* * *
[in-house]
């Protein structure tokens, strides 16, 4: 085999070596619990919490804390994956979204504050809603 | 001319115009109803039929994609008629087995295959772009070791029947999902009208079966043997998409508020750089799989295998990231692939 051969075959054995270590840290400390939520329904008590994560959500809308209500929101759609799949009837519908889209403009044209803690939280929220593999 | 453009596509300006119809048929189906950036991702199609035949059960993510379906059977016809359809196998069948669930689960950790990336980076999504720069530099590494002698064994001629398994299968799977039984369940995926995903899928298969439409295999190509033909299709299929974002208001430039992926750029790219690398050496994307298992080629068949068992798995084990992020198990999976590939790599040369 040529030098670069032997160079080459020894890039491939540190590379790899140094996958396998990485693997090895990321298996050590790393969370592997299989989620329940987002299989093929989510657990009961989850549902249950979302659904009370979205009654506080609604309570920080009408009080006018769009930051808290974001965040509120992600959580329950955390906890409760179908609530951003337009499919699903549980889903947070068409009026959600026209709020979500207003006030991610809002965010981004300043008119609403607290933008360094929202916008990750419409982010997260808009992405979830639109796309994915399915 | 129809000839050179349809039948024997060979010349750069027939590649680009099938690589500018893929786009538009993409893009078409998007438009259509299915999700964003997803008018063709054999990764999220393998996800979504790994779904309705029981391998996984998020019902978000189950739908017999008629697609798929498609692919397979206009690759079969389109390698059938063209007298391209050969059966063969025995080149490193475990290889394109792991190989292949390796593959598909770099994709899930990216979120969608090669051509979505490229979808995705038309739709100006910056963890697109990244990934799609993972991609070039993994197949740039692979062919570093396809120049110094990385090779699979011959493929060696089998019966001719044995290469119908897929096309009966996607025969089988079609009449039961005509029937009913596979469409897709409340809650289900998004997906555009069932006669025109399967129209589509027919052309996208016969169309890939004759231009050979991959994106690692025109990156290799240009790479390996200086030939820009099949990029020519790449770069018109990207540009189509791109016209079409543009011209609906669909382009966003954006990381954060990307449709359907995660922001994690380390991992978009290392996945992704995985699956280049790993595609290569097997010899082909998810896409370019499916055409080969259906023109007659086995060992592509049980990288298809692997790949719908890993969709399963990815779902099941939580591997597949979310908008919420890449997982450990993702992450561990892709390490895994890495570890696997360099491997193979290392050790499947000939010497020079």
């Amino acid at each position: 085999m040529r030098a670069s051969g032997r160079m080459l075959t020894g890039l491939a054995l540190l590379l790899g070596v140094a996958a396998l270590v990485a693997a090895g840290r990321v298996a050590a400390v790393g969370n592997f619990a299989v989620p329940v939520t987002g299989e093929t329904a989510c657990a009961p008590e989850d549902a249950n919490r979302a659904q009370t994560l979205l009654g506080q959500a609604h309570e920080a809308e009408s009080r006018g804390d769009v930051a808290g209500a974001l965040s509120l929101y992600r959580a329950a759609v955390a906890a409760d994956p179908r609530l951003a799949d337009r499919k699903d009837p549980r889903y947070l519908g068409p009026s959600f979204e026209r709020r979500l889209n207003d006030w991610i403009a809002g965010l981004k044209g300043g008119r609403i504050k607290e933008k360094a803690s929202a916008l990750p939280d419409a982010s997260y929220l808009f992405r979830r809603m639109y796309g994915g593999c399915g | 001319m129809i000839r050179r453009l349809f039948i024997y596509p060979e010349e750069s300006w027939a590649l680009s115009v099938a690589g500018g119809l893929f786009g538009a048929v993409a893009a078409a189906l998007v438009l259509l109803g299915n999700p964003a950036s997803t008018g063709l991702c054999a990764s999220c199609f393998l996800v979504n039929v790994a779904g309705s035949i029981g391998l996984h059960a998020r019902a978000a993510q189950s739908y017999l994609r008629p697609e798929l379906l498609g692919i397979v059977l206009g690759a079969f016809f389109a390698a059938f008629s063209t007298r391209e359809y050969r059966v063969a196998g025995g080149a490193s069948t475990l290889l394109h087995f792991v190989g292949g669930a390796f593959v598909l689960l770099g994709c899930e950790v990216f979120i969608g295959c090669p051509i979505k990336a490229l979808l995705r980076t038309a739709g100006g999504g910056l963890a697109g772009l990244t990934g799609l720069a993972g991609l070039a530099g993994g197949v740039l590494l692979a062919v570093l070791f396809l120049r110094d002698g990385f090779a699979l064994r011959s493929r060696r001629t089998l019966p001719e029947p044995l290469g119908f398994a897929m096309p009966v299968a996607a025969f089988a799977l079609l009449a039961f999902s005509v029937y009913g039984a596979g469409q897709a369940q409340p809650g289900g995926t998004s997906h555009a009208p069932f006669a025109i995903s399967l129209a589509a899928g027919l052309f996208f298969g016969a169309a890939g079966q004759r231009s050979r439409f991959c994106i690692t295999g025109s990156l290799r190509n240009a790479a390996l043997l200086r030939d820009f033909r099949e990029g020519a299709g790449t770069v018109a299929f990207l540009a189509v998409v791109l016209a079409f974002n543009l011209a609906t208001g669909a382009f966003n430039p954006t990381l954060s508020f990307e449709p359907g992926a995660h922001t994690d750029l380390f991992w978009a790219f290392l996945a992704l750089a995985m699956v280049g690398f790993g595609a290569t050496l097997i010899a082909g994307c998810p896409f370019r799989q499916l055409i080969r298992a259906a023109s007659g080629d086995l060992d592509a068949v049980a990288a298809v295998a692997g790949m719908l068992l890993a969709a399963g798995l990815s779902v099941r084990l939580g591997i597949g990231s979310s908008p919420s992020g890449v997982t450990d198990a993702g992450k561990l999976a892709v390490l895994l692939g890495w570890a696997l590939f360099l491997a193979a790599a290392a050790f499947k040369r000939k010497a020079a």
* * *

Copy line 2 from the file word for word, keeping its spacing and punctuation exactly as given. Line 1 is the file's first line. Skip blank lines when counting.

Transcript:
């Protein structure tokens, strides 16, 4: 085999070596619990919490804390994956979204504050809603 | 001319115009109803039929994609008629087995295959772009070791029947999902009208079966043997998409508020750089799989295998990231692939 051969075959054995270590840290400390939520329904008590994560959500809308209500929101759609799949009837519908889209403009044209803690939280929220593999 | 453009596509300006119809048929189906950036991702199609035949059960993510379906059977016809359809196998069948669930689960950790990336980076999504720069530099590494002698064994001629398994299968799977039984369940995926995903899928298969439409295999190509033909299709299929974002208001430039992926750029790219690398050496994307298992080629068949068992798995084990992020198990999976590939790599040369 040529030098670069032997160079080459020894890039491939540190590379790899140094996958396998990485693997090895990321298996050590790393969370592997299989989620329940987002299989093929989510657990009961989850549902249950979302659904009370979205009654506080609604309570920080009408009080006018769009930051808290974001965040509120992600959580329950955390906890409760179908609530951003337009499919699903549980889903947070068409009026959600026209709020979500207003006030991610809002965010981004300043008119609403607290933008360094929202916008990750419409982010997260808009992405979830639109796309994915399915 | 129809000839050179349809039948024997060979010349750069027939590649680009099938690589500018893929786009538009993409893009078409998007438009259509299915999700964003997803008018063709054999990764999220393998996800979504790994779904309705029981391998996984998020019902978000189950739908017999008629697609798929498609692919397979206009690759079969389109390698059938063209007298391209050969059966063969025995080149490193475990290889394109792991190989292949390796593959598909770099994709899930990216979120969608090669051509979505490229979808995705038309739709100006910056963890697109990244990934799609993972991609070039993994197949740039692979062919570093396809120049110094990385090779699979011959493929060696089998019966001719044995290469119908897929096309009966996607025969089988079609009449039961005509029937009913596979469409897709409340809650289900998004997906555009069932006669025109399967129209589509027919052309996208016969169309890939004759231009050979991959994106690692025109990156290799240009790479390996200086030939820009099949990029020519790449770069018109990207540009189509791109016209079409543009011209609906669909382009966003954006990381954060990307449709359907995660922001994690380390991992978009290392996945992704995985699956280049790993595609290569097997010899082909998810896409370019499916055409080969259906023109007659086995060992592509049980990288298809692997790949719908890993969709399963990815779902099941939580591997597949979310908008919420890449997982450990993702992450561990892709390490895994890495570890696997360099491997193979290392050790499947000939010497020079």